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Part 3 – How do you prepare to run across a continent? – Fundraising

By on July 24th, 2017

Route... Check. Logistics... Check. Corporate sponsors... Check. So what's next to prepare for you cross continent run? Well as mentioned last week, the majority of crossers will raise money and awareness for a charity close to their heart, by now you will know that my charity of choice is the awesome Spinal Research. Now i'm not claiming to be the greatest fundraiser around, far from it, but over the last 4 and a half years of raising money for Spinal Research I have definitely picked up plenty of useful tips and ideas about how to raise the most amount of money possible within your time frame. For a lot of people, facing a target set to you by the charity is daunting, especially when it is for a big event like the London Marathon (Most charities will ask you to raise £2,000+ for your place in the race). The way which I always start my fundraising is to break up the time I have into sections, be it months, weeks or seasons at a time. This way you can concentrate on planning and fundraising in smaller chunks instead of stressing about that big total deadline in a year's time! One thing that is worth noting is that no matter what idea you have for fundraising it is worth doing. It doesn't matter if it brings in £5 or £1,000, all the money adds to your total. Have a look at the sporting calendar and see what big events are coming up, the summer always has multiple events going on; Rugby world cup, crickets, Olympics, Athletics championships, Euros, Skiing, the sporting lists are endless. Use them to your advantage, organise a sweepstake in advance, you can even run multiple ones at the same time, at work, your local pub and amongst your friends. £5 per team at the Euros and you have potted yourself £120 towards you charity for every sweepstake that you do! Obviously it helps if you can offer some awesome prizes, this is where your corporate sponsorship skills will come in handy ;) If you can't offer prizes then you can always do a 50/50 prize pot where half the takings goes to the charity and the other half is split between the winners. With a little bit of thought and planning it can be applied to almost all sporting events.

Make sure you talk with you charity's fundraising co-ordinators, they are their to help you and have a wealth of knowledge behind them.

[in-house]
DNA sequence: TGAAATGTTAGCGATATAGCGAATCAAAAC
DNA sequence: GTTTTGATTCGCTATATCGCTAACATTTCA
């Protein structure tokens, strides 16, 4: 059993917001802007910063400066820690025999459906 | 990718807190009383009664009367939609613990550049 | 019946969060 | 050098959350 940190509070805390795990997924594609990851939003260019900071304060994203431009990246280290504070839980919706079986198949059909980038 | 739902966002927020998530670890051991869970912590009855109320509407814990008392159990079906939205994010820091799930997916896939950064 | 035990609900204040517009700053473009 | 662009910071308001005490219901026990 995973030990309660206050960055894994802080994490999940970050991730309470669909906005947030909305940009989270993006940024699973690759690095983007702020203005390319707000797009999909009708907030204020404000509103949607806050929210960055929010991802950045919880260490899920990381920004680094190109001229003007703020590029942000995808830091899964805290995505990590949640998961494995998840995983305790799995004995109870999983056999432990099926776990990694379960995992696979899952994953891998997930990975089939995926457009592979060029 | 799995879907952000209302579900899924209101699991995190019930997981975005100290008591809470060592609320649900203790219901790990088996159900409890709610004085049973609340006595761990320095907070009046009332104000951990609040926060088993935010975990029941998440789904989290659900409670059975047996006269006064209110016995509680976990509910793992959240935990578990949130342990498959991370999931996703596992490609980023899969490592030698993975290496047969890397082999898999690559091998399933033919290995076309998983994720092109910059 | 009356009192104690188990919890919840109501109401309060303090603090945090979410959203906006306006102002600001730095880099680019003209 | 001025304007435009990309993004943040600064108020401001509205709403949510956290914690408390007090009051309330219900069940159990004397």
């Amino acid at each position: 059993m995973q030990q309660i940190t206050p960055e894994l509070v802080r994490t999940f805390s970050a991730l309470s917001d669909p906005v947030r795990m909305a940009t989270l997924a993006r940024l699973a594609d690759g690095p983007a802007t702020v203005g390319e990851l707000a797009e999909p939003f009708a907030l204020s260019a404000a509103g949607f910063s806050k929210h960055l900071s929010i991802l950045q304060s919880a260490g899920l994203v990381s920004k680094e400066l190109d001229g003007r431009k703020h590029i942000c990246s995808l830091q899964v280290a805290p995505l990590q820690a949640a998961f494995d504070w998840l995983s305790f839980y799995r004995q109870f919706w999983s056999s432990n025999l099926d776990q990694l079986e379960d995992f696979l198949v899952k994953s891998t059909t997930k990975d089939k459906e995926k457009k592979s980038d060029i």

As I mentioned before that no idea is a bad idea, no matter how small. You may think that bake sales might be a waste of time or not worth the effort, but personally I have raised over £200 from selling cakes and buns at work and the local bars. The best thing is you don't even have to bake them all, get your friends and family to donate them and the sell them all back to each other, it's cheeky but they love it and it adds to your total. Most workplaces will be more than happy to help out with you fundraising events at work, be it raffles, fancy dress day, or something larger. Get the whole office involved and make a fundraising week, you could even recruit one or 2 of your work colleagues to spread the word of your fundraising to all of their friends and contacts and bring in more donations! Whilst on the subject of your workplace, be sure to check with your boss or head office as many companies will take part in something called matched fundraising. This is where the will match what you raise for charity up until a certain point, this can be a huge weight off your shoulders as your target has just been halved. Make sure you talk with you charity's fundraising co-ordinators, they are their to help you and have a wealth of knowledge behind them. If you are struggling to gain as many donations as you were expecting then they will always help you come up with creative ways to get the rolling in again, after all it is their job. Looking at the other side of the fundraising spectrum, if you have the time and energy then why not create you own large fundraising event. Be it an Awards Night, Black tie dinner, Late night DJ party, Sports day or car wash, the list can go on as far as you imagination. Again you can call on your number one resource with fundraising... family and friends to help organise and run things. Coordinate with your charity's fundraising coordinator to make sure that you are covered and haven't missed any bits of paperwork to make your event "legal" so to speak (Running tombolas, raffles, and events with betting or gambling normally requires permission from the local council, the same applies for street collections). People can check out Good Luck Mate  for the best gambling services. Make sure you keep in mind the 3:1 fundraising ratio whilst running your events. This means that for every £1 you spend on the event you want to try and bring in £3 in donations. So you spend £100 on a fundraising event and you want to try and bring in £300 for your chosen charity. Obviously you want to bring in more than this but keep it in mind as a minimum. Most people who are fundraising for charity use an online fundraising service as it means that almost anybody anywhere can donate to your cause. When choosing which website to go with make sure that you always check their service charges. I have seens some websites take up to 10% of every donation made! If you are in the fundraising within the UK then I would highly recommend using MyDonate, which is totally funded from the profits of BT. Outside the usual credit card charges they will take none of your donations to fund the website or their services. Ok their pages look a little dated, but for me it is a small price to pay for the charity not losing out on donations. Remember to have fun with your fundraising, it is not supposed to be a stressful thing to do, you want to enjoy what you are doing as it is an amazing thing. Ill list a few fundraising ideas below for you to try out! HAVE FUN!